When the rolled section 11 is ready for removal from the roller table and transport to the pile 17, the lifting carriage is first moved to its starting position at the rearward end of the track 23. The track is then raised by extension of the piston and cylinder assembly 32 until the platform 21 on the trolley 20 has lifted the rolled section free of the roller table. The pulley drum 27 is then rotated to pull the lifting carriage forwards carrying the section. If it is not intended to invert the section before loading it on to the electromagnet 15 the lifting carriage is run forwards to a position at which the section 11 is immediately above the uppermost pair of flat edges of the pole pieces 16 of the rotatable electromagnet 15. The track 23 is then lowered to drop the lifting carriage platform 21 and transfer the section to the electromagnet 15. The lifting carriage can then be run back to its starting position while the electromagnet 15 is rotated to transfer the section to the pile 17. The section shown at 40 is being handled in this way and was not inverted before transfer to the rotatable electromagnet.
In the case of a section which is to be inverted the turnover device 14 is used. The lifting carriage, after having picked up the section from the roller table, is run forward only so far as to bring the section to a position overlying the electromagnetic faceplate 38 of the turnover device, after which the track 23 can be lowered and the lifting carriage run back to its starting position. The section is meanwhile transferred directly to the rotatable electromagnet 15 by the turnover device. The arm 35 is rotated on its axle 36 and simultaneously the piston and cylinder assembly 39 is extended to bring the faceplate 38 horizontally over the uppermost pair of flat edges of the pole pieces 16 while magnetically holding the rolled section. The electromagnet on the arm 37 of the turnover device is then de-activated to release the rolled section and deposit it at 41 on the rotatable electromagnet 15. The turnover device is then returned to its ambush position by reverse operation of the axle 36 and piston and cylinder asembly 39 while the section at 41 is piled as before.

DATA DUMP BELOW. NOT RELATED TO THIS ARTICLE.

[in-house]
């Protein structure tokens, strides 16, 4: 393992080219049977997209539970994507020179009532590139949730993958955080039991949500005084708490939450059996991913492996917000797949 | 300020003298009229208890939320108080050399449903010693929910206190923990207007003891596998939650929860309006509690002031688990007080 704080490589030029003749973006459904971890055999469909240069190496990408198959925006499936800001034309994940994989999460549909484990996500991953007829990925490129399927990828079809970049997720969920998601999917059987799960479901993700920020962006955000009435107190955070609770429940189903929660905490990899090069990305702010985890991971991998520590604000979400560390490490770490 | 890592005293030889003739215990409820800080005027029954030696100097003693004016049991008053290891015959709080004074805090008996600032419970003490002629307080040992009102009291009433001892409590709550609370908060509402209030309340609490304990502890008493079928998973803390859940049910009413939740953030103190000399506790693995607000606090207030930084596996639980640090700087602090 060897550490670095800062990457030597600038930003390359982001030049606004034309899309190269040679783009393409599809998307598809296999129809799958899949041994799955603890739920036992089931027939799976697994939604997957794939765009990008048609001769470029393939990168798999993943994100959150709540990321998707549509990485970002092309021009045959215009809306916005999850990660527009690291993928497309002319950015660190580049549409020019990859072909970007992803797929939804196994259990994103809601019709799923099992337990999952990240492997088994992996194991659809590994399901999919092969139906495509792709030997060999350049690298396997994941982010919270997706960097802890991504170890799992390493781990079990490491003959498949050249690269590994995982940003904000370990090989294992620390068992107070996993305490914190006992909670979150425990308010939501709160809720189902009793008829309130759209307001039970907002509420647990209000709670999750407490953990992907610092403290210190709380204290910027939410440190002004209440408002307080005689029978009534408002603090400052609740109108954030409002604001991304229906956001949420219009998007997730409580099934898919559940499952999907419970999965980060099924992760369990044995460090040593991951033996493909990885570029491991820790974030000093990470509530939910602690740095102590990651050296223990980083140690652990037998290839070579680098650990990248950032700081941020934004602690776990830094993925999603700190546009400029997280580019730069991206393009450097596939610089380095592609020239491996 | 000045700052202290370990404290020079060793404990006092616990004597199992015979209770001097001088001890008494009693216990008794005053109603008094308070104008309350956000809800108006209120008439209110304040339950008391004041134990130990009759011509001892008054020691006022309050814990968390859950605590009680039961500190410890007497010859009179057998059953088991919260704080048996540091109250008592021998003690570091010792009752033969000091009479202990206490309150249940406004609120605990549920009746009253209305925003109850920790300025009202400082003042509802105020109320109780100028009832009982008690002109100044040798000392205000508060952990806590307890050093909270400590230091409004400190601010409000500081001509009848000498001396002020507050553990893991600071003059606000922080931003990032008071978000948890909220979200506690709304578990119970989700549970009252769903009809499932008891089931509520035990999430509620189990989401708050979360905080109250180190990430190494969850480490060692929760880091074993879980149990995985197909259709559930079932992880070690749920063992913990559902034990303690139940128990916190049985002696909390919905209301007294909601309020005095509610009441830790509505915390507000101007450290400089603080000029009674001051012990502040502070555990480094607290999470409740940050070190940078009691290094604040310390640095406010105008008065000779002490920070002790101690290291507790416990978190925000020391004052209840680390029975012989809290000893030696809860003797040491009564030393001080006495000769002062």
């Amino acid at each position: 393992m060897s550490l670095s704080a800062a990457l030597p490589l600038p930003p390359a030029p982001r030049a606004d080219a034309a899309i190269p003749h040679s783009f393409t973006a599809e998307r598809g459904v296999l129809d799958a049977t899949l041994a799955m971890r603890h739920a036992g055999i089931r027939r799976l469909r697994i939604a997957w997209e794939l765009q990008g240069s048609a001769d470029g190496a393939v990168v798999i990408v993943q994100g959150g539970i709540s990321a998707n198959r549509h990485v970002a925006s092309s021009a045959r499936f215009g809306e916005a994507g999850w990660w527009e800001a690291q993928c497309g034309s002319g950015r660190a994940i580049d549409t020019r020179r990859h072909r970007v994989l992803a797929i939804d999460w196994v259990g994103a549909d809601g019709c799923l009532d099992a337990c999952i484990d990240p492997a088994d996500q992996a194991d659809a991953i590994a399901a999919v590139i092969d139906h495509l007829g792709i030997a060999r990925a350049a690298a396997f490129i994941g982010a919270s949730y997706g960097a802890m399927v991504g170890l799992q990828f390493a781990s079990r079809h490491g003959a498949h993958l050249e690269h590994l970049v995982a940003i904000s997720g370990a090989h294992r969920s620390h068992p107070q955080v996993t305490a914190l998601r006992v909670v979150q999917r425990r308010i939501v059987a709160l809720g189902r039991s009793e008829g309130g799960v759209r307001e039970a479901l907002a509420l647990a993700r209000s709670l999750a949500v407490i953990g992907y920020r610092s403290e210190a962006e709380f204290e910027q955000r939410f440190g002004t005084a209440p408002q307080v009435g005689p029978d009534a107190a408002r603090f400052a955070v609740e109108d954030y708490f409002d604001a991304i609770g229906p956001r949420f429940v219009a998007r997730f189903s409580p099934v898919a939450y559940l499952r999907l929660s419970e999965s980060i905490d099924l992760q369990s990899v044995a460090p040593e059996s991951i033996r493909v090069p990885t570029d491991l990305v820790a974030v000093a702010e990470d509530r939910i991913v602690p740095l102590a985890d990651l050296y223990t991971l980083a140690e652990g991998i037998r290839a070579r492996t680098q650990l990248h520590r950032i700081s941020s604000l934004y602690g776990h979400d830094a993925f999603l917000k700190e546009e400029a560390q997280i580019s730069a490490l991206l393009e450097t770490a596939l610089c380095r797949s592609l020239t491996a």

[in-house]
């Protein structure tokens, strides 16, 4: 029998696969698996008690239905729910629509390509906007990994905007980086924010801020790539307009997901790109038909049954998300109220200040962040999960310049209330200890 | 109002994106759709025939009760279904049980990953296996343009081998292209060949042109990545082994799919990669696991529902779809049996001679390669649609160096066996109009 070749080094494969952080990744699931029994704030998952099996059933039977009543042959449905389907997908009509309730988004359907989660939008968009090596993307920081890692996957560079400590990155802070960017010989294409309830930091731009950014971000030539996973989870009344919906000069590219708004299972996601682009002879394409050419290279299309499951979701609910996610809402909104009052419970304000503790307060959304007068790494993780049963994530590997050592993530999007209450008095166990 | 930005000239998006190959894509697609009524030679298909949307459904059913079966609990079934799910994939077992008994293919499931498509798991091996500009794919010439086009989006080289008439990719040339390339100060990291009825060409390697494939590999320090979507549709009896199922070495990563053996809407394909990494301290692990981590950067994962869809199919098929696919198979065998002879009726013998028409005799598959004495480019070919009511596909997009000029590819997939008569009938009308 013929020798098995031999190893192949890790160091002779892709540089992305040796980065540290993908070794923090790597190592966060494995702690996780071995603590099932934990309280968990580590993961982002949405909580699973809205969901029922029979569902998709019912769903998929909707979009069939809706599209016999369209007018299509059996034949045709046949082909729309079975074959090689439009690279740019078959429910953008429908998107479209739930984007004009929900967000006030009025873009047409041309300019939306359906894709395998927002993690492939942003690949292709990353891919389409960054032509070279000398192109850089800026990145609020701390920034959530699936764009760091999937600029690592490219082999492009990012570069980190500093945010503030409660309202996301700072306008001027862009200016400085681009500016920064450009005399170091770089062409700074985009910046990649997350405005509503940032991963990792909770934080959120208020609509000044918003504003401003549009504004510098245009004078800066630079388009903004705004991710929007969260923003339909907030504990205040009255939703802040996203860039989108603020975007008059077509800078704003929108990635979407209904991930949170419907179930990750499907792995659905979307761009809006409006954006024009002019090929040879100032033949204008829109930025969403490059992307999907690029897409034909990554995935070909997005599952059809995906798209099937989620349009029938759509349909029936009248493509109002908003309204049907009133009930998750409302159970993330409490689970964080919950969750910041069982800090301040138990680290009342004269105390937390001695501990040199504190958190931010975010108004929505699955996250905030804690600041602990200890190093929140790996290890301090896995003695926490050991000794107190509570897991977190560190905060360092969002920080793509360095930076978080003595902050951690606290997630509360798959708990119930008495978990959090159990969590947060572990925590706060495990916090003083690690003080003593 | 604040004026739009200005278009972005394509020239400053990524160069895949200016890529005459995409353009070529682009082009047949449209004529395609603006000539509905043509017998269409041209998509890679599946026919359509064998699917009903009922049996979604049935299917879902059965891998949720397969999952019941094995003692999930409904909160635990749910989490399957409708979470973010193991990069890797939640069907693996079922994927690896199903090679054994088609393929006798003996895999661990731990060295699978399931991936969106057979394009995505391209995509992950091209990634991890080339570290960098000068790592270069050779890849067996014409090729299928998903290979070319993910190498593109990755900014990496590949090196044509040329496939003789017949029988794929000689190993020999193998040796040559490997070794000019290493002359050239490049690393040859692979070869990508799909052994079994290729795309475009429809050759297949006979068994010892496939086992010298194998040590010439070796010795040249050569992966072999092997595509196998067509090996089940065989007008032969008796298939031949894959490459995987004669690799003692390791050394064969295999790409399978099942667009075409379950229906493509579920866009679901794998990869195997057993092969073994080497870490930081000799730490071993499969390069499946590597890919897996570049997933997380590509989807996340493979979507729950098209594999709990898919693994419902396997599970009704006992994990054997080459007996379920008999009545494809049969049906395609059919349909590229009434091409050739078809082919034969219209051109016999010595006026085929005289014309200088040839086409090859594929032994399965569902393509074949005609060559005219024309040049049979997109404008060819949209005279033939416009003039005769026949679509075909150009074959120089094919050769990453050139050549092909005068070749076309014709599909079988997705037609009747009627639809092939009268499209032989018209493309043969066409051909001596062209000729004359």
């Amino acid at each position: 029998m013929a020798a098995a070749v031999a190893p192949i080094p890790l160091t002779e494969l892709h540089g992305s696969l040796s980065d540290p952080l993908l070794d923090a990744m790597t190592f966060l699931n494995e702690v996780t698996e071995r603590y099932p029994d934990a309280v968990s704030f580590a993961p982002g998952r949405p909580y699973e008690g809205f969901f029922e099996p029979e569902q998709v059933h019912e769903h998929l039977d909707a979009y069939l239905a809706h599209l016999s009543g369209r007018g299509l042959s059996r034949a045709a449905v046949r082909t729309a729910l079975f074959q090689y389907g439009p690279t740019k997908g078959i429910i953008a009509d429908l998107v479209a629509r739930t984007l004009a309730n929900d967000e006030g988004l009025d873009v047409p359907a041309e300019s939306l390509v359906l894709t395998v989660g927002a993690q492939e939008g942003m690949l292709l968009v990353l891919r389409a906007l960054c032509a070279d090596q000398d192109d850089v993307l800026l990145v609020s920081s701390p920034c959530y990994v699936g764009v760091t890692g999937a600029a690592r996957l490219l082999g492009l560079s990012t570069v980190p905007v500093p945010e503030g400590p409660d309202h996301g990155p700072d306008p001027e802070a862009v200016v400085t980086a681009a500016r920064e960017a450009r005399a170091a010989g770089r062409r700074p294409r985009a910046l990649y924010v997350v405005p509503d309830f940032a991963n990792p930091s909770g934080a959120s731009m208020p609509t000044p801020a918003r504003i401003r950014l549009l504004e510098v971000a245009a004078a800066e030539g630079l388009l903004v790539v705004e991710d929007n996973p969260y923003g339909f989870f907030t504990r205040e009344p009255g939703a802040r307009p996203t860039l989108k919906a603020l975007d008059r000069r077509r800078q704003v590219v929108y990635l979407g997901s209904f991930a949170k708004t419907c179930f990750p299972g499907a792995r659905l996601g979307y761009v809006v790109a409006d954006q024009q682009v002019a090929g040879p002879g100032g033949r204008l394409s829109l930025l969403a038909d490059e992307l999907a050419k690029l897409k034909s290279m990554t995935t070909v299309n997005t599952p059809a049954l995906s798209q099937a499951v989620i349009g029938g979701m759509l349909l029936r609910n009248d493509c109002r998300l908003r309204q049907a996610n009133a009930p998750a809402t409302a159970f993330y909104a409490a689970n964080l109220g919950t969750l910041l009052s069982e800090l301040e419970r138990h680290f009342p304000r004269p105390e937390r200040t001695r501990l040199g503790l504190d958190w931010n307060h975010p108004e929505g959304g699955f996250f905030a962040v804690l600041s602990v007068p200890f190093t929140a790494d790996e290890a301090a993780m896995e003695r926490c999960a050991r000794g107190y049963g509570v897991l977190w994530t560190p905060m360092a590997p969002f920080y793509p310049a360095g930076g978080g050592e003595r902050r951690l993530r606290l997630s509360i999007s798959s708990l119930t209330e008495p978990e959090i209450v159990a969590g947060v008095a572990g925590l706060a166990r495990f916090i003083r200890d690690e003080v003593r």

In order to ease the handling of relatively long rolled sections there will normally be at least two tracks 23, each with its own lifting carriage 13, operating synchronously and arranged parallel to each other but spaced apart laterally. Similarly, two or more turnover devices 14 and rotatable electromagnets 15 may be provided. A similar arrangement is specifically described in the specification in respect of U.S. Pat. No. 3,920,132.
Position control and sequential operation of the several elements of the apparatus can be accomplished in any convenient way. Thus limit switches may be used to detect the arrival of the rolled section at any position and to stop one operation and/or start another. Similar detection devices may be associated with the drive to elements such as the lifting carriage 13, turnover device 14 and rotatable electromagnet 15 in order to control their operation directly.
|Cited Patent||Filing date||Publication date||Applicant||Title|
|US2559460 *||Aug 10, 1945||Jul 3, 1951||Birdsboro Steel Foundry & Mach||Piling equipment for structural material|
|US3161284 *||Dec 11, 1962||Dec 15, 1964||United States Steel Corp||Reciprocating shuffle-bar conveyor with bell-crank lift|
|US3749256 *||Oct 13, 1971||Jul 31, 1973||Morgan Construction Co||Magnetic inverter|
|US3871533 *||Mar 29, 1973||Mar 18, 1975||Ferrco Engineering Limited||Rod bundling and stacking apparatus|
|US3920132 *||Aug 8, 1974||Nov 18, 1975||British Steel Corp||Materials handling device|
|DE1183020B *||Mar 23, 1963||Dec 3, 1964||Schloemann Ag||Stapelvorrichtung fuer profiliertes Walzgut|
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|Citing Patent||Filing date||Publication date||Applicant||Title|
|CN103803306A *||Mar 14, 2014||May 21, 2014||沈阳隆基电磁科技股份有限公司||Overturning electromagnet system for bundling machine|
|U.S. Classification||414/793.2, 414/791.3, 198/773, 414/791.2|
|International Classification||B65G57/18, B21B39/00|
|Cooperative Classification||B65G57/183, B21B39/002|
|European Classification||B21B39/00B, B65G57/18B|